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Beginning in January of this year, my oldest, who is 9,
began getting getting repeated bouts of strep throat. He is my healthiest eater and rarely gets sick anymore now
that he's older. But a few days after a round of antibiotics would end, he'd complain of a sore throat. So I'd take him to urgent care and, sure
enough: strep throat. Again.
By the fourth time it happened, I had become alarmed. He had come home from baseball practice with a
fever and said his throat hurt. It was strep. This time, our rock start pediatrician got us in with the top ENT doctor at a great hospital here in Los Angeles. Their schedule was full, so we had to wait another week for an appointment.
Three weeks later, his tonsils were removed.
My natural friends balked at how often he was prescribed antibiotics.
Surgery, of any kind for your child, is scary. Here are some
things I learned while going through these bouts of strep and getting his
tonsils removed. As with almost all things kid related,
I sought solace from fellows moms, my doctor and by actively avoiding the
1. Removing kids' tonsils can improve their mood
My poor son and I have been
fighting a lot these last four months. It was really bothering me that he was
sullen, crying easily and picking on his siblings. My pediatrician friend said
strep can have some neurological effects on kids. I caught strep from him during one of his bouts, and I concur. He must have been incredibly worn down from not only strep but also not sleeping well. By day 11, post operation, we were getting along so much better. He's not waking
up mad at the world, because he's sleeping better. Despite the fact that my son is
a wonderful student and an avid reader, strep was affecting his school work. That, too, appears to be behind us.
2. Frequent strep means frequent antibiotics
My natural friends balked at how often he was prescribed antibiotics. I didn't like it either.
But the alternative was possible kidney damage or rheumatic fever. We tried to
stop the antibiotics, but strep kept coming back. Eventually, he was put on a
low dose until his surgery date. While on the antibiotics, I pumped him with vitamins C and D, and also daily probiotics.
3. It can take weeks between diagnosis and surgery
This being Los Angeles, it took three weeks to get my son in for surgery, and that was with the help of my awesome
pediatrician pushing for it. That being said, make sure your kid isn't wearing
himself out. We didn't do a great job on this, which I'm only now seeing in hindsight. Learn from my
parenting mistakes! Take it easy.
hospital may call with the surgery time just the night before
My son had to
stop eating at midnight. In the morning, he could have apple juice or water up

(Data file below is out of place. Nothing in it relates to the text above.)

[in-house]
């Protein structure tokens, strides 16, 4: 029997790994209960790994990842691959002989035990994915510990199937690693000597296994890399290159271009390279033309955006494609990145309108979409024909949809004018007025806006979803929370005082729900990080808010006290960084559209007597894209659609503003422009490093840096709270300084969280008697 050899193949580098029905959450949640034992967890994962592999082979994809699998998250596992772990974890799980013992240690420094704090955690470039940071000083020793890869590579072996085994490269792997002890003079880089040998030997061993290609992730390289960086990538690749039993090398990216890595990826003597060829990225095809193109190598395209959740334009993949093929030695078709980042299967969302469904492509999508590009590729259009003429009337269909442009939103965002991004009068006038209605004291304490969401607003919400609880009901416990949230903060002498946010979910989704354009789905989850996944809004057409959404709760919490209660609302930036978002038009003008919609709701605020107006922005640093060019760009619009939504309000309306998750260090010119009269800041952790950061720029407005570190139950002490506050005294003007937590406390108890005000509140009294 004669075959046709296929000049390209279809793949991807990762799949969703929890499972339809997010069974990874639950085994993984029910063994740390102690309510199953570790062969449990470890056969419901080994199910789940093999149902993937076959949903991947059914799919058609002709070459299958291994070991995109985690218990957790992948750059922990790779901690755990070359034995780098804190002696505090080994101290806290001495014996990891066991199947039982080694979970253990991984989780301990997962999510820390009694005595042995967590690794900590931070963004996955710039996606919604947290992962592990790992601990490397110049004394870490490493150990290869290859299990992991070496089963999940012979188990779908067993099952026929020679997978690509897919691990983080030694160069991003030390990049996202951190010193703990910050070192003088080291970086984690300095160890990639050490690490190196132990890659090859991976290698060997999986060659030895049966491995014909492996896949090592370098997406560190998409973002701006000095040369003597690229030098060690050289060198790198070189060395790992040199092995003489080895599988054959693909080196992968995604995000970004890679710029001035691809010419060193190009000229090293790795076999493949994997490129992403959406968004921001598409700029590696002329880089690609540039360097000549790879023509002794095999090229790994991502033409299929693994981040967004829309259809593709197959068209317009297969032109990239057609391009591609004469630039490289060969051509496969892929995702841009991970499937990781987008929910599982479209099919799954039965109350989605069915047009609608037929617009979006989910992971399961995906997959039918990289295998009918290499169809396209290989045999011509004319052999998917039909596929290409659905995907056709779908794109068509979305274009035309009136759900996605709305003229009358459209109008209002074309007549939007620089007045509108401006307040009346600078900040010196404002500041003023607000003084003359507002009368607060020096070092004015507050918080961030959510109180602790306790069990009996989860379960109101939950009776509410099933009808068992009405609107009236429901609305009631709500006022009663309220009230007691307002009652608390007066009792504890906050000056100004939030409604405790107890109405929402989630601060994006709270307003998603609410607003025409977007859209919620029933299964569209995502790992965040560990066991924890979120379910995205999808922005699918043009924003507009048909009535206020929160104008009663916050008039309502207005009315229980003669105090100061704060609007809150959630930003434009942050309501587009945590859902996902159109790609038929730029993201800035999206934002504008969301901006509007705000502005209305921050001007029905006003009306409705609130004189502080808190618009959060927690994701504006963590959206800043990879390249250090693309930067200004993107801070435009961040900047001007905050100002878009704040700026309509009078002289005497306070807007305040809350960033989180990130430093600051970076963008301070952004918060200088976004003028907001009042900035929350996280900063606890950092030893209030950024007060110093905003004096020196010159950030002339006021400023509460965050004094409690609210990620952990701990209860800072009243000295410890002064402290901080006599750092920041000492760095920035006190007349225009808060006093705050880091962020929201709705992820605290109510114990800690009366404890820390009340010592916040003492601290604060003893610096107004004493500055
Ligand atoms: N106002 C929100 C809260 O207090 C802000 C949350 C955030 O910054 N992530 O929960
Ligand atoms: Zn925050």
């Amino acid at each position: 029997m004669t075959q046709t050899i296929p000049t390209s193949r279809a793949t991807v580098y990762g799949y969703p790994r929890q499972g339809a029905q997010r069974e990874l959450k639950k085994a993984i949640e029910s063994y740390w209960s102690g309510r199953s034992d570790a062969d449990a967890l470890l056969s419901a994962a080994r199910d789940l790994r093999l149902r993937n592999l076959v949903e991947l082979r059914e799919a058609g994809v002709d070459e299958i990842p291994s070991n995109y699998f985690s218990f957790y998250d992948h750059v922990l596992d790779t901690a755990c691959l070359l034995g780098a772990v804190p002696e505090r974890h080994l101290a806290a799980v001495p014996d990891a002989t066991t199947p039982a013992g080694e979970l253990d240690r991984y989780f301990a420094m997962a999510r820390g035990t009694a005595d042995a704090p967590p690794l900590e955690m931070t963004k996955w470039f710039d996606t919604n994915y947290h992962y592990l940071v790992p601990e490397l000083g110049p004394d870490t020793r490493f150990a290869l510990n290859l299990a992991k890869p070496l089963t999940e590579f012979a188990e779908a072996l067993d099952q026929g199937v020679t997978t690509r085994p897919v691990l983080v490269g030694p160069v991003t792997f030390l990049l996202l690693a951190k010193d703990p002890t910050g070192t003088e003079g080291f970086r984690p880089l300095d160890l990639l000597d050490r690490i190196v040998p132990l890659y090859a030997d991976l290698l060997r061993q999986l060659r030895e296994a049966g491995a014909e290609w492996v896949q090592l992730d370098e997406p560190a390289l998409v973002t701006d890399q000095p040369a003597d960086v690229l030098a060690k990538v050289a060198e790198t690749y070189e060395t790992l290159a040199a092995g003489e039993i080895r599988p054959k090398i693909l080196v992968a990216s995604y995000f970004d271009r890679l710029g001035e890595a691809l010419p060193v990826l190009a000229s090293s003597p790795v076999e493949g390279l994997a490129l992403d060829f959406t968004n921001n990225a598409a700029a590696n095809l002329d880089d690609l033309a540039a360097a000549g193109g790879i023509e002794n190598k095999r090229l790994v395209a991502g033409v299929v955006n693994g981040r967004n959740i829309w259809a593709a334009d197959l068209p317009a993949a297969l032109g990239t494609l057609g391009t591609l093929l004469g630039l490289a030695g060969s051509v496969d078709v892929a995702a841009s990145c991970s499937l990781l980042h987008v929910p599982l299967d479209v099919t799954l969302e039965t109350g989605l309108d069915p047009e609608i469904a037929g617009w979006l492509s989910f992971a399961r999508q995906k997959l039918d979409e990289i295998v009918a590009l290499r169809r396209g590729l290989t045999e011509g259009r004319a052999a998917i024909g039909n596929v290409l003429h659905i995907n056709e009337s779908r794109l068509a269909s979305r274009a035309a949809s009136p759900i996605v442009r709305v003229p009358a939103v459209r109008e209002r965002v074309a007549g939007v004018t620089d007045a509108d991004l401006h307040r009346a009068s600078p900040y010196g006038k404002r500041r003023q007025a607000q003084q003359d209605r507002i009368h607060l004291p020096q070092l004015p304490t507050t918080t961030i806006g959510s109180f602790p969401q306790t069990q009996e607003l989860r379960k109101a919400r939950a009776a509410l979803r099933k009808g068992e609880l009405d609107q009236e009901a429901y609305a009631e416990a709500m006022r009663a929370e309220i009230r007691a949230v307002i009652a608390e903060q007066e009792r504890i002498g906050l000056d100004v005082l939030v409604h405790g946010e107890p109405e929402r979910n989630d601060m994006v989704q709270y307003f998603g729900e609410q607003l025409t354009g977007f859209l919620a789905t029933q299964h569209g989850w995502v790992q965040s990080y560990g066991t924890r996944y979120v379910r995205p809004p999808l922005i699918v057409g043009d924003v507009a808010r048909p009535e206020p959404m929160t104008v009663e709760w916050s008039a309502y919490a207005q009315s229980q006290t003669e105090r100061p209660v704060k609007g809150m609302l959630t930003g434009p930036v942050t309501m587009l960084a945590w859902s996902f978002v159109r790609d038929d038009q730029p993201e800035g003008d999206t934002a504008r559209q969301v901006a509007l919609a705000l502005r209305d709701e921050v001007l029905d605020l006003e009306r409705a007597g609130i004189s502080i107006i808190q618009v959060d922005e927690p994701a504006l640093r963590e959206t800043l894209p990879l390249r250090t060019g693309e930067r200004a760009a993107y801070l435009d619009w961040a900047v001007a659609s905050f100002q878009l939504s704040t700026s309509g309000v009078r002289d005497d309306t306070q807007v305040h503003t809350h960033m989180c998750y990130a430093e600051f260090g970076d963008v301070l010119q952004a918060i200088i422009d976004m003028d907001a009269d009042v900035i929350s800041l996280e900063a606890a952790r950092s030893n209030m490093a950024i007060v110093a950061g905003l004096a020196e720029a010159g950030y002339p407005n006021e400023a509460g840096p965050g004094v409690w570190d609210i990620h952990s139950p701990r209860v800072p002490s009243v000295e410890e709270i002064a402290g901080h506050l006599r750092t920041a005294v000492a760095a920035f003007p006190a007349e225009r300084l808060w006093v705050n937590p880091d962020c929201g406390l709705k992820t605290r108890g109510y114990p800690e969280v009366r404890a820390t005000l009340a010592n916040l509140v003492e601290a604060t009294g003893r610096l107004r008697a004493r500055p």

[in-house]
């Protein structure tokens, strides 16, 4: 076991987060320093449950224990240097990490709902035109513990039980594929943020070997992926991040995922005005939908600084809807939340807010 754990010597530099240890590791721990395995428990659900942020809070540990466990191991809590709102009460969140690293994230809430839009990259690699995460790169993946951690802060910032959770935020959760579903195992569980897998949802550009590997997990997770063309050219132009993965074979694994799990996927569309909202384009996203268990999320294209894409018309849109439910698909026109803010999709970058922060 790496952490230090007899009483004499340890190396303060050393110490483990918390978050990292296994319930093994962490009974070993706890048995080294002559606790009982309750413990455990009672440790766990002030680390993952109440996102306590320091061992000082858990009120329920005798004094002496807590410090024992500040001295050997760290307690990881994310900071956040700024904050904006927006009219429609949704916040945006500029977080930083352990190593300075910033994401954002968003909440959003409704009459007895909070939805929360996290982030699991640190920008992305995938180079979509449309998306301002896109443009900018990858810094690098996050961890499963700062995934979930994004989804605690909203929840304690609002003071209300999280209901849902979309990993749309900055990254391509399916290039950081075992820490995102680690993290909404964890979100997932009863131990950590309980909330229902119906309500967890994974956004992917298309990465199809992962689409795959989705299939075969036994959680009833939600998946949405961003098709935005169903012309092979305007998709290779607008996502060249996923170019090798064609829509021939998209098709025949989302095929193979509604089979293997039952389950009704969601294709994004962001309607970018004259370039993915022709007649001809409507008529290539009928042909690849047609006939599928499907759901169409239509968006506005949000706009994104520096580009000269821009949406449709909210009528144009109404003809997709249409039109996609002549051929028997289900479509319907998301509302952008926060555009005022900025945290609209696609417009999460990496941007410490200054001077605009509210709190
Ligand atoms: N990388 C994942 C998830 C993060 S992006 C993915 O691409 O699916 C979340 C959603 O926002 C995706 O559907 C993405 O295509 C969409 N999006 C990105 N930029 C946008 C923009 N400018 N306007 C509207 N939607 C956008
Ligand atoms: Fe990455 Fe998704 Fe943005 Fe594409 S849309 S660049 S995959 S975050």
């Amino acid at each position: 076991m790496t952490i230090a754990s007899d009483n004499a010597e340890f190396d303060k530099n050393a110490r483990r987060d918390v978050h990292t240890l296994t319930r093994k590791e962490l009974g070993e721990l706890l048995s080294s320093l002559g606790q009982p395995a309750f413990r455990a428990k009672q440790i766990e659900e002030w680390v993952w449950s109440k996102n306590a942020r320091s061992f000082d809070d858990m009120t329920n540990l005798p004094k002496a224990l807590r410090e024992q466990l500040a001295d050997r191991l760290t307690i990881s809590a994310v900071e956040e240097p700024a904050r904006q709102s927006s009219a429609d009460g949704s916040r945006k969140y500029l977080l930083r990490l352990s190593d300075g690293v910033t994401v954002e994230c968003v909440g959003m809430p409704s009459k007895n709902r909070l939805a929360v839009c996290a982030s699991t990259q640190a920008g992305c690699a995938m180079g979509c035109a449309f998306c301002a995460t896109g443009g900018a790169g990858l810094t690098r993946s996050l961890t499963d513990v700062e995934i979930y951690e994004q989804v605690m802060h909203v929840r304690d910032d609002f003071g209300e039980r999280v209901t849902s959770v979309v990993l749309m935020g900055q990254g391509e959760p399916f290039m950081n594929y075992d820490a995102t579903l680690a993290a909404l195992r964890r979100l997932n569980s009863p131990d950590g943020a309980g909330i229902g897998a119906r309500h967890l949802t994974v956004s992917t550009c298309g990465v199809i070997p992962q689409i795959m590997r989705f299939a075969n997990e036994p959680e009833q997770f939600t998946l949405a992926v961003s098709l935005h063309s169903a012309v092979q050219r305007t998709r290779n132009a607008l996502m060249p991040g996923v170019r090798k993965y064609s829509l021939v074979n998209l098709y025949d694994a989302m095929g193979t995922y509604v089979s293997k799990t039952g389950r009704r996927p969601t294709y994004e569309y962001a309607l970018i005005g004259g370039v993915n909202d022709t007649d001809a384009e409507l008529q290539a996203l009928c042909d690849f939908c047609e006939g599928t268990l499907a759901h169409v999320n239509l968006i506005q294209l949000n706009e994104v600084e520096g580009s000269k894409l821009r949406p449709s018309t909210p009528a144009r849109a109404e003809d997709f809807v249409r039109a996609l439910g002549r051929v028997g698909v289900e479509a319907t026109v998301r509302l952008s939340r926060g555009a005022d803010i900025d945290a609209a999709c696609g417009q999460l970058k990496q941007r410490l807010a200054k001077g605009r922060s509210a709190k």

until three hours prior. At that point, nothing.
Some other things I learned: Recovery took a lot longer than I thought it might. The stereotype of eating ice cream is true. I am so glad we did this.
We got to the hospital an hour and a half prior to the surgery. They admitted him and then took him into
the pre-op room. This is where he got nervous. They gave him "happy juice."
Unfortunately, it only made him nauseous.
minutes, they wheeled him away from us, and we waited for him. I was relieved
those bacteria harvesting meanies were coming out. I was also high-fiving myself for not passing out or drinking at 11:30 in the morning (because nerves).
actual procedure is pretty fast
Just 30 minutes! A tonsillectomy is such a quick procedure, so people often think it's not big deal, but it is.
We went and saw him right away. We gave him a popsicle. We went home after another hour and a
half. (All told, 4 hours at the hospital.) He was doing pretty well, and we explained to him that he would have to drink to stay hydrated. Then, he
basically played on the iPad for the next five days.
ahead of the pain
I became his nurse. I slept in the same bed with him and
woke him up to stay ahead of the pain. The first night was very scary, because he said he couldn't breathe. The two things the nurses said to
call an ambulance for were bleeding and breathing. We were pretty shook up and about to go, but then he calmed
down and drank a yogurt smoothie, which helped to get more medicine in him. I switched
between Tylenol, Motrin and oxycontin. The oxycontin made him loopy and very
hard to rationalize with. I
7. I scream, you scream, he's going to eat a lot of ice cream
tried making him smoothies with advocado and bananas, but even those were too
painful. He truly could only eat ice cream and popsicles. Don't be the health hero. Let go and stock up.
8. Don't look
into his mouth the first time, I almost passed out. The hospital forgot to tell
me what a post-op mouth looks like. It's disgusting. I Googled it and realized
disgusting was normal. You want to look once a day to check for bleeding.
lasted 12 days
The guy is normally like a string bean and eats like a bored
truck driver. He became a single strand of spaghetti, un-cooked. I needed to
have multiple days of trying to finally get food into him, so he'd have energy.
He stopped the oxycontin on Day 5. Day 6 and 7 were very painful for him.
wasn't allowed to do anything physical for 9 days
My son is back to school tomorrow. He'll still take medicine
at school, and I'll have him sit gym out tomorrow. But he should be good to go.
Some other things I learned: Recovery took a lot longer than I thought
it might. The stereotype of eating ice cream is true. I am so glad we did this. I'm so happy to
know that he is feeling better and will be back to himself. It really was a
long few months of not feeling well for him.
I also would like to say that I had an iPad intervention around Day 7, at which point he converted to books, which is when I knew the old him would be back. Minus the tonsils.